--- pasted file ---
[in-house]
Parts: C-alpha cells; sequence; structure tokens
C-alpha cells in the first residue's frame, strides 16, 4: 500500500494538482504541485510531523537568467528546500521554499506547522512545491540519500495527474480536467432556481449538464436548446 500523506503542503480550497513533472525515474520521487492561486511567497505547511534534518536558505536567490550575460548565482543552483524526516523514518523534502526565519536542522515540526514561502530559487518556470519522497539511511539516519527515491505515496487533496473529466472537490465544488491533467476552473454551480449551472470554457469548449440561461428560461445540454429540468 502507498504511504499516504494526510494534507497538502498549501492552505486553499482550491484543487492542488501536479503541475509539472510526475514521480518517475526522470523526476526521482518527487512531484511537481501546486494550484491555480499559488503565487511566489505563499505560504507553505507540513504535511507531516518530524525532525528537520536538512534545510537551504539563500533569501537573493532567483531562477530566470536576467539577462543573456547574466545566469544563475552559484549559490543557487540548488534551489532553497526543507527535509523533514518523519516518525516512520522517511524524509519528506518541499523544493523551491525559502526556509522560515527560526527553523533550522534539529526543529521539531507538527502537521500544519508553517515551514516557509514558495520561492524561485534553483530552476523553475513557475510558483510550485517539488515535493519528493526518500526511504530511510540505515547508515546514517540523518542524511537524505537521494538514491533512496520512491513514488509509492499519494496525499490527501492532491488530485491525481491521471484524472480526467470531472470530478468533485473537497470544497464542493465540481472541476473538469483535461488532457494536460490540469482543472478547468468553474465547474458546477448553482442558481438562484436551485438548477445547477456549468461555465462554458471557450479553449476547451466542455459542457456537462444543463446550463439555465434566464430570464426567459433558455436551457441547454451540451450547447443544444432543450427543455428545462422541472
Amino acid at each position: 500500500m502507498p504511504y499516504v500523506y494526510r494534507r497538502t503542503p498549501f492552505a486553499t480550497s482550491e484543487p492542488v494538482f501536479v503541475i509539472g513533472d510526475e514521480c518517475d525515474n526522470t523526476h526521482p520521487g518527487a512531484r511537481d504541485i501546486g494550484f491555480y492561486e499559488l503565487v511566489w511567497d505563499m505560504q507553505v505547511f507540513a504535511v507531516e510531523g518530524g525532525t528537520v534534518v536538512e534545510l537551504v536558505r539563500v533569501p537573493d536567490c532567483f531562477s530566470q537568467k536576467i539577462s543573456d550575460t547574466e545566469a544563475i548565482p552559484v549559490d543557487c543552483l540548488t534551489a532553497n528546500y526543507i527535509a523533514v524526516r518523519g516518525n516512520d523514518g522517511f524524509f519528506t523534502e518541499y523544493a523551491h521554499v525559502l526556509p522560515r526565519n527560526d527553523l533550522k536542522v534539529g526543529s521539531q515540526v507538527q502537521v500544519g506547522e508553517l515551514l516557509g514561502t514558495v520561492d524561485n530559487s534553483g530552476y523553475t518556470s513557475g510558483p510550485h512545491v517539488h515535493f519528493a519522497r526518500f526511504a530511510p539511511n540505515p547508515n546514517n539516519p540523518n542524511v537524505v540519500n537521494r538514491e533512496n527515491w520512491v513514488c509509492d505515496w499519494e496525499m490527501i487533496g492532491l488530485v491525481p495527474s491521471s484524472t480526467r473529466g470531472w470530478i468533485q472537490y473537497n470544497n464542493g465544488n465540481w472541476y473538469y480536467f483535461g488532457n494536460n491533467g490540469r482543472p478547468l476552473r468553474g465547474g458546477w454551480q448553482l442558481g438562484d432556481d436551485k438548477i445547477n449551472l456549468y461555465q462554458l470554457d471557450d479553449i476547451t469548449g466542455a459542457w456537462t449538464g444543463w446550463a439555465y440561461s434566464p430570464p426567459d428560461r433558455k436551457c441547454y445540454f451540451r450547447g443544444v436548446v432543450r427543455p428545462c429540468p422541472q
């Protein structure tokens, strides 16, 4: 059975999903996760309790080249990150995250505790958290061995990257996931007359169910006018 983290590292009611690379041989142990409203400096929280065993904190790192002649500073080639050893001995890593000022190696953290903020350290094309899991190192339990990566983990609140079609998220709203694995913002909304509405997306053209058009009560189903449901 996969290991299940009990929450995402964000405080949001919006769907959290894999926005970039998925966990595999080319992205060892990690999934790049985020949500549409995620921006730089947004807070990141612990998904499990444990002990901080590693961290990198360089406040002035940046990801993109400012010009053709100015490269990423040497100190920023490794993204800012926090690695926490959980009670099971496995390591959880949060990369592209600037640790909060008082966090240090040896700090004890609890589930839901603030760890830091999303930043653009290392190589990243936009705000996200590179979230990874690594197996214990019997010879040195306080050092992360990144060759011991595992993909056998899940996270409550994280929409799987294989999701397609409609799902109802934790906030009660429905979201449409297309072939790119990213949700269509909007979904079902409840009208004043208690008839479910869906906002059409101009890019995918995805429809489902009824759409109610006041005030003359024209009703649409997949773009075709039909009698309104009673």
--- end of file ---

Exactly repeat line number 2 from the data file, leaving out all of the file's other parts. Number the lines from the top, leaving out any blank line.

Parts: C-alpha cells; sequence; structure tokens